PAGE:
"The passion, which in youth
Drives fast downhill, means that the impulse gained
Should speed us up the hill that's opposite."

(Sir H. Taylor.) This question is specially suggestive of -

I. DANGER. No soldier on the battlefield, no traveller on "dark mountains," no ship on a tempestuous sea, is exposed to greater peril than a young man. Of what? Not so much of physical suffering and death, as of sin - the only real evil, and one which involves the loss of his highest life (Matthew 10:28). From what? Chiefly from himself - his "own heart" (Jeremiah 17:9); inexperience; susceptibility to impressions; personal endowments (2 Samuel 14:25); "youthful lusts" (2 Timothy 2:22), the love of pleasure, excitement, "name and fame;" impatience of control, self-confidence, rashness, and presumption. Also from false friends (2 Samuel 13:3), rather than open enemies; sceptical and sensuous literature; "the defilements [miasma] of the age" (2 Peter 2:20); and the peculiar temptations of the place, the occupation, and the society with which he is connected. "Rejoice, O young man," etc. (Ecclesiastes 11:9).

II. SAFETY. "To be forewarned is to be forearmed." "Wherewithal, etc. 9 By taking heed thereto according to thy Word" (Psalm 119:9). The most essential thing is a right state of heart; its supreme affection set on God, its ruling purpose directed to the doing of his will (Proverbs 4:23), its varied powers "united to fear his Name" (Psalm 86:11; Proverbs 1:7). There is also need of watchfulness (1 Corinthians 16:31), keeping out of the way of temptation, trusting in God to be kept by him, unceasing prayer, association with good men, the cultivation of proper habits, profitable reading, seasonable recreation, useful employment, and advancement toward the true end of life. "If ye do these things, ye shall never stumble," etc. (2 Peter 1:10, 11).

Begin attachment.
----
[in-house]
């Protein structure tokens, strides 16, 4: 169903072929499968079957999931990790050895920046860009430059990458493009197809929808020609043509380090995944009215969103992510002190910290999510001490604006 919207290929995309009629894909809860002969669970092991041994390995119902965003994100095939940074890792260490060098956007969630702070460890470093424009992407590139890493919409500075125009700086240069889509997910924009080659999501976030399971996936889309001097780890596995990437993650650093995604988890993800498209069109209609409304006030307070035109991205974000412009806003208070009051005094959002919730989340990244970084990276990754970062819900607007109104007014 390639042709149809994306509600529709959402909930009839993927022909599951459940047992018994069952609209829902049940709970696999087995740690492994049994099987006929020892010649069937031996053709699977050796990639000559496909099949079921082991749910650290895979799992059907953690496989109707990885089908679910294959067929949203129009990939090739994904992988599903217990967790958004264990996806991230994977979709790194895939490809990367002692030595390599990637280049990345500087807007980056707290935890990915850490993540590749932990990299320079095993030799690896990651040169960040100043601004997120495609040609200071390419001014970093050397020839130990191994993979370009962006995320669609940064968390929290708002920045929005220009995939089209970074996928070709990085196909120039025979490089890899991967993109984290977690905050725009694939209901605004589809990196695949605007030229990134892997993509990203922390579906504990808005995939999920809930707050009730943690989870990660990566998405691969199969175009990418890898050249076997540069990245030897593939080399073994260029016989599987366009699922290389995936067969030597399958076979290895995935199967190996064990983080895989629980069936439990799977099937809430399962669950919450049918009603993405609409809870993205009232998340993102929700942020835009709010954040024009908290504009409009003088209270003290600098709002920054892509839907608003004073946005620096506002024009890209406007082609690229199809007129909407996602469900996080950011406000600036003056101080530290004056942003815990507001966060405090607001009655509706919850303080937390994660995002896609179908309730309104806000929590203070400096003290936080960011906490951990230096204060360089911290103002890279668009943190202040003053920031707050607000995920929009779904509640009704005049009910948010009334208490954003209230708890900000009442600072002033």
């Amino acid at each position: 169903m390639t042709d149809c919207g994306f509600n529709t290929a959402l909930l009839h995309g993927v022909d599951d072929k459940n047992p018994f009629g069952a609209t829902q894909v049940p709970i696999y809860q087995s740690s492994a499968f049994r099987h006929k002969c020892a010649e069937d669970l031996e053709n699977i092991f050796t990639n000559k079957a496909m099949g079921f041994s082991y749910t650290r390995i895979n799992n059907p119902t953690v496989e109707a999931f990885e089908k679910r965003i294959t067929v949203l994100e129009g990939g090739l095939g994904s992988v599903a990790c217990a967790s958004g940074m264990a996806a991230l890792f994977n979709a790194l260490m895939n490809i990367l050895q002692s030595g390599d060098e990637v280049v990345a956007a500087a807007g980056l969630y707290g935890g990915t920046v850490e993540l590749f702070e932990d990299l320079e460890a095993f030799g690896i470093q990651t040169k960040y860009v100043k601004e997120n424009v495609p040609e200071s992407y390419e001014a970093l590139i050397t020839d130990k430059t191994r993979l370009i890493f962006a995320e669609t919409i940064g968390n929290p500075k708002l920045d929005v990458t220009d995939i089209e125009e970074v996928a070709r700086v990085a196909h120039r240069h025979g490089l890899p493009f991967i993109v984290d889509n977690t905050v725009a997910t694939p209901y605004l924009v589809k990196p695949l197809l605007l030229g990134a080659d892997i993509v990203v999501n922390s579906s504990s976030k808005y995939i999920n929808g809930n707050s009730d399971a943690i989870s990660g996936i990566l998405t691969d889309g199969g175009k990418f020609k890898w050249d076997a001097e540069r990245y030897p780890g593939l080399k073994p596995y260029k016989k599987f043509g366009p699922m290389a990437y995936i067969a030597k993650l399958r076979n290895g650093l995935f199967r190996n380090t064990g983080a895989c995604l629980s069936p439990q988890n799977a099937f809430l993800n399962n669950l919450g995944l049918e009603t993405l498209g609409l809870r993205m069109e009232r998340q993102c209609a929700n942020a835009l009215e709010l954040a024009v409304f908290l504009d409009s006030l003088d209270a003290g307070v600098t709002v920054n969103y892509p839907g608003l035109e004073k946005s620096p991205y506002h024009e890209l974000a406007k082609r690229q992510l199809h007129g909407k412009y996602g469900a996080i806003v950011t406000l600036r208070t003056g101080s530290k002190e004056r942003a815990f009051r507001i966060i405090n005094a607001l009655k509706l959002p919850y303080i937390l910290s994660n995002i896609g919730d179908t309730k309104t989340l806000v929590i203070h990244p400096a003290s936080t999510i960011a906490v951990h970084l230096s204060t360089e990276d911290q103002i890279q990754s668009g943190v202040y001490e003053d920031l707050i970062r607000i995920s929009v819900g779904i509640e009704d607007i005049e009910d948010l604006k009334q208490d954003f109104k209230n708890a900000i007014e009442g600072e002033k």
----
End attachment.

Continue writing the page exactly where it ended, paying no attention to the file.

III. ANXIETY; on the part of parents, instructors, Christian friends; arising from sincere affection, a clear perception of his danger, and an ardent desire for his welfare; expressed in fervent prayer, appropriate endeavour (ver. 5), and frequent inquiries (ver. 32). Alas! that a young man for whom others are so tenderly concerned should recklessly and wilfully "lose himself and become castaway"! - D.

Is the young man Absalom safe? or, as in the Revised Version, "Is it well with the young man Absalom?" The inquiry reveals what was on David's heart equally with, if not more than, the welfare of the state and the continuance of his own reign. While Absalom had accepted with approval plans for accomplishing his father's death, David was more solicitous for the preservation of Absalom's life than his own; and now that the victory of his forces is announced, he cannot rejoice at the tidings until he knows whether his son still lives; and when he learns that he is dead, his grief quite overwhelms his joy, and bursts all bounds. It is not uncommon for worthless sons, who have lost all affection and dutifulness towards their parents, to have parental love still lavished and wasted upon them. The reprobate is not unfrequently the favourite. The inquiry of David is one that may be, and often is, put respecting young men, with reference to various kinds of well being. Is it well with him? Is he in health? Is he getting on in business, etc.? It may well be directed towards welfare of a more essential kind - Is it well with him morally, spiritually, and with reference to eternity?


1. When they have become decided Christians. When of their own free choice they have accepted Christ as their Saviour and Lord, and manfully owned him before men. It cannot be really well with those who are without Christ, living in rebellion towards their heavenly Father, and walking in the way that leads to destruction.